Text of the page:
The Van Gogh Museum in Amsterdam, The Netherlands, is home to the largest collection of paintings, drawings and letters by Vincent van Gogh. On 14 July 2020, we launched the new website in which Van Gogh’s color palette is combined with powerful stories full of interactive images, videos and comparisons. We aim to bring the museum website and our social media channels closer together, creating one big digital Van Gogh world to connect with fans and audiences from all over the world.
With rich and relevant stories, the website brings Van Gogh’s universe to life. The new website fits well with the current era and the position that the Van Gogh Museum holds in the international museum landscape:
- A clean and minimalistic design, giving it a timeless feel
- Background colors have been carefully chosen to reflect Van Gogh’s revolutionary use of color.
- Subtle animated interactions and page transitions to engage with the user
- Cards on the homepage and other landing pages lead the visitor to in-depth content and stories
- Powerful stories, full of interactive images, videos and comparisons.
- Designed for both mobile and desktop.
- Accessible: optimized for screen readers and aiming to fully comply with WCAG 2.1 AA.
Improved collection: new features, substantive art object details, ultra-res image quality
The collection offers more substantive information than before. For example, visitors can see which paintings in the collection are currently on display at the museum (or at least, when the museum reopens).
The new Vincent for scale feature playfully indicates the size of a painting. By placing the painting next to a figure of Van Gogh, who was approx. 1.64 meters (5’ 4”) tall, visitors can see the true size of the work at a glance.
Thanks to the ultra-res storytelling platform Micrio, developed by Q42, you can zoom in to the brushstrokes and smallest details of the paintings.
Furthermore, Micrio allows for easy navigation and annotation of hyper resolution images. This allows us to further explore ways to present our content and offer our audience richer storytelling. For instance, we created an online preview of our new exhibition Here to Stay, which will open at the museum once the COVID-19 restrictions are lifted.
Improved filters make it easier to search the collection of paintings, drawings and letters. For example, the most popular items are listed first, making it easier for our visitors to find what they are most likely looking for.
Furthermore, with each work, substantive information is now available for art lovers, students and scholars.
Social media-style stories
We had an enormous amount of content available, but it wasn’t easy to convert into different formats. Now, there’s a new structure that allows for more engaging stories, with interactive images and videos, as well as shorter stories enabling us to quickly respond to current events and to better connect to our social media content.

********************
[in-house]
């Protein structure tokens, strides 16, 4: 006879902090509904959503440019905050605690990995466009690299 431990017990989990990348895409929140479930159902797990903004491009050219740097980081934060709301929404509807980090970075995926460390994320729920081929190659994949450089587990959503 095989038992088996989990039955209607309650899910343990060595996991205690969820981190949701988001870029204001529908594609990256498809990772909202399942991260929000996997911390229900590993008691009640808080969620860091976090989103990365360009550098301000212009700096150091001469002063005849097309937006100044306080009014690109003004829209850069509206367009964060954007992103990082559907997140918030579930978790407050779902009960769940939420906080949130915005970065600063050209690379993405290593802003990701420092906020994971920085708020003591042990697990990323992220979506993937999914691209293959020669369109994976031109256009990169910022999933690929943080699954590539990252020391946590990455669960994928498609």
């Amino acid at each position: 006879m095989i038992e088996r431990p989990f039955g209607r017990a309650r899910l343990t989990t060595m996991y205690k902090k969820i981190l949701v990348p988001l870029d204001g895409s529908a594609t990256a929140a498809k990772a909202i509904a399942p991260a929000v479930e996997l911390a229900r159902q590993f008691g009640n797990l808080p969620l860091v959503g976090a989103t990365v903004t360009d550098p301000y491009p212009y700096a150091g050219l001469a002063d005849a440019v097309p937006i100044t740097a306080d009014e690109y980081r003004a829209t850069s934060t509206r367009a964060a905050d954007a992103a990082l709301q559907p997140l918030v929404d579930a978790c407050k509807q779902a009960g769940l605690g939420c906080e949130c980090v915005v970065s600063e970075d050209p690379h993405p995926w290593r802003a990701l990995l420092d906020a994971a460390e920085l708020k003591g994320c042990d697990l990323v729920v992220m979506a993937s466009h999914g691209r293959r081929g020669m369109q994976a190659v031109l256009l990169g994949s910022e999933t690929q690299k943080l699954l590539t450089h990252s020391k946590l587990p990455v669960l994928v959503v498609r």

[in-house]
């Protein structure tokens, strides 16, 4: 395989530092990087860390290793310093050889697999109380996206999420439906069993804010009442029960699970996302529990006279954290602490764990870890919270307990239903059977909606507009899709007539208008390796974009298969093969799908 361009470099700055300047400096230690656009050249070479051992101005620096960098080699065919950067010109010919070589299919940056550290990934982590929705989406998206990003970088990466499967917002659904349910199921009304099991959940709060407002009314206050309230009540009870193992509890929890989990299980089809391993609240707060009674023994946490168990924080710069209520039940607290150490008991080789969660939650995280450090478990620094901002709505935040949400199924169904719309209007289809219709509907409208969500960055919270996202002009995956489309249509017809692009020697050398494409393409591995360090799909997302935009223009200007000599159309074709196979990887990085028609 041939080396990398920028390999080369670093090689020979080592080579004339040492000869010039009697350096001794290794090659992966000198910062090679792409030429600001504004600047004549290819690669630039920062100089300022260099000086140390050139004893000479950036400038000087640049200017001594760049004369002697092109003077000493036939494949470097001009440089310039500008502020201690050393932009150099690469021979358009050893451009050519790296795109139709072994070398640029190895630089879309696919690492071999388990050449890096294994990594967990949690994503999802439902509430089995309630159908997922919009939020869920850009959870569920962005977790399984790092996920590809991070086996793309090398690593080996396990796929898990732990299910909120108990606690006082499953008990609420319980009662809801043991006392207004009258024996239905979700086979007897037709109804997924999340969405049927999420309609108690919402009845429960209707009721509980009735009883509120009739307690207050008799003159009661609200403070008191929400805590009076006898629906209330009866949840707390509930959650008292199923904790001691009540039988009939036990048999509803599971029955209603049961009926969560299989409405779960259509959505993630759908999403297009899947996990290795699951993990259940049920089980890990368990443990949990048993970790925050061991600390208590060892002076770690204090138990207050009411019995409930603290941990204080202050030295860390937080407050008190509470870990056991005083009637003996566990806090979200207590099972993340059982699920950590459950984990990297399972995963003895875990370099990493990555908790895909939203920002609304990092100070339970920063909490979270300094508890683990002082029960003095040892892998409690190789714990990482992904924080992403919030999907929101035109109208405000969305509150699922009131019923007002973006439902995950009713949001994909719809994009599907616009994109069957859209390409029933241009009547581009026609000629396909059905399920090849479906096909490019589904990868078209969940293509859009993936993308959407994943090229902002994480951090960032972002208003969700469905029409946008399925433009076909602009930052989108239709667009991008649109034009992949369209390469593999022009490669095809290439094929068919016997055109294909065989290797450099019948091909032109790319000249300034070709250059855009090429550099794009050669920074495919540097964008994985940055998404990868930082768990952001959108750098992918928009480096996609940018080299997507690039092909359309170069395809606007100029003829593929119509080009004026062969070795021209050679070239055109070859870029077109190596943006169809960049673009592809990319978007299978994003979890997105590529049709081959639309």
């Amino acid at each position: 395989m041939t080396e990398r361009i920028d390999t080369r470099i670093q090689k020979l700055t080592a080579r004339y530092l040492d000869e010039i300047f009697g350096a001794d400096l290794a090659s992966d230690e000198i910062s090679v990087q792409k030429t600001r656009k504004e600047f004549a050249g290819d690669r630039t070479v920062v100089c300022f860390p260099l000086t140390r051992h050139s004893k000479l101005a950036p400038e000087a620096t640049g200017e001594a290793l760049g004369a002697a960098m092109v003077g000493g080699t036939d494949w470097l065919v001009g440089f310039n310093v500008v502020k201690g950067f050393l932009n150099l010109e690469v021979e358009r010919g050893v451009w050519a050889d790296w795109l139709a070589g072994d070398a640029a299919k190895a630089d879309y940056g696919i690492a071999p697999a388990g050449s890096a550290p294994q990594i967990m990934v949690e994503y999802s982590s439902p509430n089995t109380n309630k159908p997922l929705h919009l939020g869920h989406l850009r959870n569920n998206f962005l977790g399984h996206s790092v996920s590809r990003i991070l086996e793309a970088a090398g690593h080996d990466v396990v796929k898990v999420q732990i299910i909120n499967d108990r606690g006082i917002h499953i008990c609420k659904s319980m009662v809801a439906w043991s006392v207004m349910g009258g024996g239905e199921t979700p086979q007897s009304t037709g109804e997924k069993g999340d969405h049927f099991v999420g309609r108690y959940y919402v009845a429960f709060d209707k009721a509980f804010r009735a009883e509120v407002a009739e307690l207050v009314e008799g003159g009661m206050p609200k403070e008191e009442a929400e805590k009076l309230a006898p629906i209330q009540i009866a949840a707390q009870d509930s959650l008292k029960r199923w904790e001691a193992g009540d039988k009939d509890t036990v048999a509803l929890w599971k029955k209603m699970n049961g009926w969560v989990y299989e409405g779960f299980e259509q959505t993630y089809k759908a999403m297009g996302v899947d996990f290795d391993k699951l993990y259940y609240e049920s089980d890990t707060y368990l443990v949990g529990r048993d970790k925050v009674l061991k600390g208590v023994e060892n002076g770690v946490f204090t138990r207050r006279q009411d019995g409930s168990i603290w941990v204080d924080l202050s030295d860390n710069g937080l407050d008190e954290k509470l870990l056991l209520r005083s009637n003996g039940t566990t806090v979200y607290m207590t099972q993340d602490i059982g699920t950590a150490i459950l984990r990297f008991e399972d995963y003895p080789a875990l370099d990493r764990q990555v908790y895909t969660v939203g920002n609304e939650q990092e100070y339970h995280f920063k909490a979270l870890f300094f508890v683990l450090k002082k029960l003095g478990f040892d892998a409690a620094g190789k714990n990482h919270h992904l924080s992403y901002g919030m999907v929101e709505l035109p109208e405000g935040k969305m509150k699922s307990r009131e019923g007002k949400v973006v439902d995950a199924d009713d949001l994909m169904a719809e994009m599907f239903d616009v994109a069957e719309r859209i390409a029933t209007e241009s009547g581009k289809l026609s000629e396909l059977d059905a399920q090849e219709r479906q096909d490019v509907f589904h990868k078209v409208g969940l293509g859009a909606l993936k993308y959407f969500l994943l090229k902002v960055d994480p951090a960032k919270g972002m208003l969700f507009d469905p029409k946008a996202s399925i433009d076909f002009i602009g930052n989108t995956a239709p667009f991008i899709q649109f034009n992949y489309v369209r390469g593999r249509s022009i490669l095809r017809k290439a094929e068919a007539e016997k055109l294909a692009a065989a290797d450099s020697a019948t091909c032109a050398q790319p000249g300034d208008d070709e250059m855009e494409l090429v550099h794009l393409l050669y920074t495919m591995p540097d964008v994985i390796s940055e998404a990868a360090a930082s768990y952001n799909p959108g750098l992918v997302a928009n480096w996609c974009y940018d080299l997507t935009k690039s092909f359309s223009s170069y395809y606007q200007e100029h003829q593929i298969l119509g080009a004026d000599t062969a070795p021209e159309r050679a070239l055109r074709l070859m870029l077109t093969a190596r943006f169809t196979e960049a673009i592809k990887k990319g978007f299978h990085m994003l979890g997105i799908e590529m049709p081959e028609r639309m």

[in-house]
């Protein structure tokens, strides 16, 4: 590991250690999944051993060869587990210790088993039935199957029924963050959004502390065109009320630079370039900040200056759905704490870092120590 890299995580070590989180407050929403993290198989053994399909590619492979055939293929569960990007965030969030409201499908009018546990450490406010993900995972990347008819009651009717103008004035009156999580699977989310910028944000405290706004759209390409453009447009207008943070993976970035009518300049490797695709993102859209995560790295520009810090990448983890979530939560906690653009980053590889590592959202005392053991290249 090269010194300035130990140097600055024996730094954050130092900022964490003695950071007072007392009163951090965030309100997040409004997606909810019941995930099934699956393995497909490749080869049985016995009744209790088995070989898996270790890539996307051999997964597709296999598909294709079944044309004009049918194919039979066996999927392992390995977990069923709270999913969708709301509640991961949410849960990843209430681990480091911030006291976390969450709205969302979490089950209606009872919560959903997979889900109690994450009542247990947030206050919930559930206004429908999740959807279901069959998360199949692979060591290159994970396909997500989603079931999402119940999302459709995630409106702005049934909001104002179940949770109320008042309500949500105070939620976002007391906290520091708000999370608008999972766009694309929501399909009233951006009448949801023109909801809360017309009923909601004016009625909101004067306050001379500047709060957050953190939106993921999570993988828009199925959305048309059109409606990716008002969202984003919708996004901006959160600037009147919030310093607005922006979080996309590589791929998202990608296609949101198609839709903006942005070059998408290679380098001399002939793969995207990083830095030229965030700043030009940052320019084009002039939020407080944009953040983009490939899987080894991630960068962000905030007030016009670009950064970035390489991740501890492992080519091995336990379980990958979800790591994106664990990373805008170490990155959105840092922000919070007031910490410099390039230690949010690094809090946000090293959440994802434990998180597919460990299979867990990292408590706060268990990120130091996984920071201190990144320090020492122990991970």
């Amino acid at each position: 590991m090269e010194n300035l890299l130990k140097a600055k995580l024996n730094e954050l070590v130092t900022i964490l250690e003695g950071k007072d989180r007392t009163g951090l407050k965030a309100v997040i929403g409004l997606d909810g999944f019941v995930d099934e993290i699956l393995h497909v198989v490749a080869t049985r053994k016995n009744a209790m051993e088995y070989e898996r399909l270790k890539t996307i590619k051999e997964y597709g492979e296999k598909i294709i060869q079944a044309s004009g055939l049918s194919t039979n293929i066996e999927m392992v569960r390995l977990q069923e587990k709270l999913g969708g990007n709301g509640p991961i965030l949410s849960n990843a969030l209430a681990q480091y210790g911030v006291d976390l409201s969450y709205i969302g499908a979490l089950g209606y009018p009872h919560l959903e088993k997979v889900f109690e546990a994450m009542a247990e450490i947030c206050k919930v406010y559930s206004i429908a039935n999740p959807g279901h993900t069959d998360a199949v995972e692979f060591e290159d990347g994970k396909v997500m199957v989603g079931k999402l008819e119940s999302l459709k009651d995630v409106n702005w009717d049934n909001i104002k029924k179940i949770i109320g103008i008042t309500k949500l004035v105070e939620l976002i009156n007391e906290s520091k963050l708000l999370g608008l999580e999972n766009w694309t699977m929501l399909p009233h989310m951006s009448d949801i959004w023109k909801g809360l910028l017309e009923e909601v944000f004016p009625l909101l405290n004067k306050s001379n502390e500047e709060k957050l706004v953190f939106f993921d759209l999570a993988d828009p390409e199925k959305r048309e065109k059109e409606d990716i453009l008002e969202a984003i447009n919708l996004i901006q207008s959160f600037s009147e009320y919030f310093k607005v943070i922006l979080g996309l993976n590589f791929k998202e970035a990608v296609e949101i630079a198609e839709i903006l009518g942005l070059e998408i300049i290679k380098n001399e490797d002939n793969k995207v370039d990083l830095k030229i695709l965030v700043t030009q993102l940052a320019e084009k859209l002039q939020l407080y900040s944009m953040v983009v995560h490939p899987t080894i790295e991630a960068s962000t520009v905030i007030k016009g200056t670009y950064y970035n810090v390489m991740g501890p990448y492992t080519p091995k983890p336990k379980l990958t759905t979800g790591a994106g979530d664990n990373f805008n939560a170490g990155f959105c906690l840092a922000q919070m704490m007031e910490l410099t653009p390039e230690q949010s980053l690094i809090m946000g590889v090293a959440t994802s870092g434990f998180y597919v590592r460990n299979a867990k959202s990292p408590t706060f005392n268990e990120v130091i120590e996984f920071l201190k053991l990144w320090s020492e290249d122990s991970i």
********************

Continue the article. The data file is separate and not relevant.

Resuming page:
A new series of short stories, similar to the Stories on Instagram and Facebook help to engage visitors in Van Gogh’s life and art and to continue their journey. These stories use images, animations, sections from Van Gogh’s letters and ‘hotspots’ of Van Gogh’s artwork. New story formats include:
– numbered stories, like Five things you need to know about Van Gogh’s Sunflowers.
– short stories that give quick insights into popular subjects like Van Gogh’s illness.
These story formats provide our audiences with more information about Vincent van Gogh, other artists or subjects in an engaging way. Visitors are then encouraged to explore further information and to continue their journey.
As with all our digital product development, we have thoroughly tested the redesign. A software tester of Polteq company was part of the team. He made sure the site was tested for the most popular browsers and devices.
In developing the website a visibly impaired person was involved. In that way, we paid extra attention to accessibility for users with a disability. The website has been optimized for screen readers used by blind and partially sighted people when navigating.
During development, the website has been subjected to two user tests:
- Q42’s Real User Morning, or RUM for short. In an early stage, in February, we tested the concept and design of the new site with 6 users. With predefined scenarios, we were able to see if our assumptions of the UI and UX lived up to the expectations.
- Furthermore, we hired Valsplat agency, for a professional remote usability test in May when we were all in lockdown.
Thanks to this user feedback, we were able to make adjustments in time and correct any ambiguities.